Rules provide preschoolers with the structure
to teach them which behaviors are appropriate
and which behaviors are not appropriate in the
classroom setting.
For younger children especially, rituals and
routines provide verbal and non-verbal cues
and prompts that help them learn appropriate
behaviors. For example, a bell that signals the
end of play time provides children with a cue
about a schedule change and allows them to
initiate the change without verbal prompting
from the teacher.
Rituals and routines may include songs, rhymes,
games, and kinesthetic movement that can be
used to foster community and serve as rule
reminders. These activities taught over time
and embedded as part of a daily schedule serve
as reminders to children about appropriate
behaviors in different classroom contexts.
Rituals and routines provide stability and
consistency and can communicate values such as
friendship, caring, or responsibility. For instance,
the teacher may teach a set of songs about these
values that children sing at the end of circle time,
or the class may always review the expectations
when walking in a line to go from place to place.
In addition, rituals can be an effective way to
ease transitions, reducing the occurrence of
challenging behavior that often happens when
children transition from one activity to another.
An example of a ritual that may help ease
transitions and serve as a rule reminder when
children are going to a place where they need
to be quiet, such as the library, or when they
are starting a quiet activity, such as naptime,
is for the teacher to say to the class “Zip it, lock
it, and put it in your pocket. “ The actions that
accompany this request is for the children to zip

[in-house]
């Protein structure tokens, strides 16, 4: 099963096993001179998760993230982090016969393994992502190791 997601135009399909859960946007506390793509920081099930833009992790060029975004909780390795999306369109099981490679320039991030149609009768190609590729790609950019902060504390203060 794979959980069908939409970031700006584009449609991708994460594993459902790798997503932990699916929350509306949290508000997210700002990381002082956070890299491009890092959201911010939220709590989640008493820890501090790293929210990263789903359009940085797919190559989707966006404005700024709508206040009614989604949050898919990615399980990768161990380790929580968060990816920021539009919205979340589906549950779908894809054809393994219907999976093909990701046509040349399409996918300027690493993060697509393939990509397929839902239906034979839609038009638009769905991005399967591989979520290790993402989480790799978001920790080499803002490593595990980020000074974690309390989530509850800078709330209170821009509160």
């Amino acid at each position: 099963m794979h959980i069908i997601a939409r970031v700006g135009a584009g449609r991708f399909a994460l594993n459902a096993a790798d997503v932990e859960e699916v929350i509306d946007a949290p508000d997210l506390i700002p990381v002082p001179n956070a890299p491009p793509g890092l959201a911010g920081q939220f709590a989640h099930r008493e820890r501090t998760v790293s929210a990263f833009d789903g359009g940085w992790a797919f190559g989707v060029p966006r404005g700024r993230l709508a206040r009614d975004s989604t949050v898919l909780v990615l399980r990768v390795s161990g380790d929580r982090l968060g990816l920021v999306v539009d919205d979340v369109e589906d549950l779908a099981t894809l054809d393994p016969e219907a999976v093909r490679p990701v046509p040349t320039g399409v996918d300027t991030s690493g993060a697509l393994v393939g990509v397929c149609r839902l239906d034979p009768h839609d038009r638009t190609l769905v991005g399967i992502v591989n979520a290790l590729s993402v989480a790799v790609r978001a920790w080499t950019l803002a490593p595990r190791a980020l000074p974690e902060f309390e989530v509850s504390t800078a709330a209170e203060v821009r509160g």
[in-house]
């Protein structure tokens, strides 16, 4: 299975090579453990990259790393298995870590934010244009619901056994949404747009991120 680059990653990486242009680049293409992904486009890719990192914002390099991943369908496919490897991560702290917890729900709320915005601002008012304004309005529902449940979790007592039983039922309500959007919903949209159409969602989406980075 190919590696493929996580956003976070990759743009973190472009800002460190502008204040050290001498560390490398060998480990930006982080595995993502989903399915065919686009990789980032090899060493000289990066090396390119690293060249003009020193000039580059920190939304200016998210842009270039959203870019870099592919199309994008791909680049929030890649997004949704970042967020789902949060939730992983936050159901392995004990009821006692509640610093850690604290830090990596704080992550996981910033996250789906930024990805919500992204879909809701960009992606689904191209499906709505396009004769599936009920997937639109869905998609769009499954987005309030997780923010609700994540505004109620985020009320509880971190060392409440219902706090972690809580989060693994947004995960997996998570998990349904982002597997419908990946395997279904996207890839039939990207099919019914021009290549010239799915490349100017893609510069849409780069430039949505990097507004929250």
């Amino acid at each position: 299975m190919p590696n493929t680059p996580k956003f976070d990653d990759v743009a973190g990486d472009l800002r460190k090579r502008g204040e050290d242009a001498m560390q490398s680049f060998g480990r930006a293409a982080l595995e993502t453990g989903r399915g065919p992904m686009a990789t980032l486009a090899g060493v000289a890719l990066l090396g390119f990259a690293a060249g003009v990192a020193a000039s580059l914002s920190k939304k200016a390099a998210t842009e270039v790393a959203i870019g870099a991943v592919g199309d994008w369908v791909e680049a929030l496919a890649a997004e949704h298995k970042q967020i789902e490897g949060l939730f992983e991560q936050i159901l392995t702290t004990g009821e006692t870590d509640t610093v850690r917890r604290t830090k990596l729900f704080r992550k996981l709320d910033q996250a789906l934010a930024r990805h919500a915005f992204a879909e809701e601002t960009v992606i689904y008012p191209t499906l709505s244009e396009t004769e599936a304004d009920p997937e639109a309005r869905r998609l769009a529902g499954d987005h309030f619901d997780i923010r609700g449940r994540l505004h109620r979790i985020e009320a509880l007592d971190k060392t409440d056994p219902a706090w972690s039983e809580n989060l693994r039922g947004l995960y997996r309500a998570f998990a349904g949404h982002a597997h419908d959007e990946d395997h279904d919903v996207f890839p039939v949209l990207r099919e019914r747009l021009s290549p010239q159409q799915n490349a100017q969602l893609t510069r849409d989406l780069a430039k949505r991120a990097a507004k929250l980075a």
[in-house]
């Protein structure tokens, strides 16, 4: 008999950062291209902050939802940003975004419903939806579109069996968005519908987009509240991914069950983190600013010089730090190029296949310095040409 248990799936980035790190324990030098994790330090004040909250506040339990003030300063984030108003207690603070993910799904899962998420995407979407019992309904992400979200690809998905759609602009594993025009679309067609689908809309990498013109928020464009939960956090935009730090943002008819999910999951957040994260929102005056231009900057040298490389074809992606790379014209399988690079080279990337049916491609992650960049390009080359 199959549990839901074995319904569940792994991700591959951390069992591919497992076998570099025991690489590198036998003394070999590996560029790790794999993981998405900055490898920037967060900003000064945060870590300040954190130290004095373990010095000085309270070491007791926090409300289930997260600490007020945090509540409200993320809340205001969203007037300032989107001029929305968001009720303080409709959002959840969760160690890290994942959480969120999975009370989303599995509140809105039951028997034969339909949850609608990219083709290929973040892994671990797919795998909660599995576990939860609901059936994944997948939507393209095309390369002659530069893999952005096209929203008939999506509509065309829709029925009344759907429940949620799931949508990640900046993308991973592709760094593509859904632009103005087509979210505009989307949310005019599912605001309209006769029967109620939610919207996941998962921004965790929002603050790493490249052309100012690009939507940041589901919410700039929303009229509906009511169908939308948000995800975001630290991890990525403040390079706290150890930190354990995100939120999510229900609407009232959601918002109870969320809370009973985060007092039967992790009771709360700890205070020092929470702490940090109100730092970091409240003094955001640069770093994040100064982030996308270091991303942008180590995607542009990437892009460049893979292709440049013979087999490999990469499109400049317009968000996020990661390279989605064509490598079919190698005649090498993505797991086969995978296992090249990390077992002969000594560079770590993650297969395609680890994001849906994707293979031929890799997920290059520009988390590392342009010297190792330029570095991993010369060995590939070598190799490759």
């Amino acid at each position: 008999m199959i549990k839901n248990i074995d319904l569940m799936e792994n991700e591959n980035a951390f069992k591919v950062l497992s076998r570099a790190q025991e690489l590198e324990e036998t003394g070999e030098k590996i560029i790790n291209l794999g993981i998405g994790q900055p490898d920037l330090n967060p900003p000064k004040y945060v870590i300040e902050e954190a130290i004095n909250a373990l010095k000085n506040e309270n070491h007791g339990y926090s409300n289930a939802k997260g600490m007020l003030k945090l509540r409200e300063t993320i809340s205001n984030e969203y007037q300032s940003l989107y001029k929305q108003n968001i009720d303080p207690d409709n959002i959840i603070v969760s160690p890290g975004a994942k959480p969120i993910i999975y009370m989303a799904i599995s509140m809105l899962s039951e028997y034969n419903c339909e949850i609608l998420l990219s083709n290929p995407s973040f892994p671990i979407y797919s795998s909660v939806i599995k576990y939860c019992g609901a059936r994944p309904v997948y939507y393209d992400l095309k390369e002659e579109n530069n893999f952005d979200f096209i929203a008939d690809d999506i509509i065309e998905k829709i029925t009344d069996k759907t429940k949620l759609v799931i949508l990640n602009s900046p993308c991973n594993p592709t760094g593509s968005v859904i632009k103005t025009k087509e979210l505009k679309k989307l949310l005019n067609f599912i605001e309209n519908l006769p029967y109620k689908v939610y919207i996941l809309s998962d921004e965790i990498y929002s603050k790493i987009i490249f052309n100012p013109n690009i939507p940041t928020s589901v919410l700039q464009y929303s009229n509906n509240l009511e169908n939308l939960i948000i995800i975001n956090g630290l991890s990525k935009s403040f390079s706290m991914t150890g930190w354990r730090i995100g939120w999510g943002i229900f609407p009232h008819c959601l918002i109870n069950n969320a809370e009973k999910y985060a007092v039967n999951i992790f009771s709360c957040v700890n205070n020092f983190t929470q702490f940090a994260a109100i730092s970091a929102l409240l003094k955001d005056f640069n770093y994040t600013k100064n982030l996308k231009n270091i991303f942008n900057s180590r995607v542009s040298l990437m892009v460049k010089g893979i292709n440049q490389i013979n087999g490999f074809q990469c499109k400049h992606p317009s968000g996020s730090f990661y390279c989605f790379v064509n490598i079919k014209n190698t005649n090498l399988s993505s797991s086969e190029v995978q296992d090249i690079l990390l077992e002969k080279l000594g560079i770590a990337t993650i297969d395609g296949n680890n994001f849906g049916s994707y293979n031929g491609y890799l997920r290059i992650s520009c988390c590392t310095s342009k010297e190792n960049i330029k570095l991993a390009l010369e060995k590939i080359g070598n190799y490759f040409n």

an imaginary zipper over their lips (zip it); act
as though they are turning a key at the end of
the zipper (lock it), and put the imaginary key in
their pocket (put it in your pocket).
When implementing rules, rituals, and routines,
teachers will typically need to teach them to the
children in their class using small steps, paired
with positive, specific feedback and repeated over
time until all the children understand and are
able to engage in the appropriate behaviors.
In summary, preventing challenging behaviors
before they occur is part of an effective early
childhood classroom. Creating a well-designed
classroom that is engaging and developmentally
appropriate and implementing schedules, rules,
rituals, and routines can help create a positive
classroom communicating to children how to act
appropriately. When children understand what is
expected and are provided the opportunity and
support to engage in appropriate behaviors, they
are more likely to choose this behavior, reducing the
likelihood of using challenging behaviors. Remember,
“An ounce of prevention is worth a pound of cure.”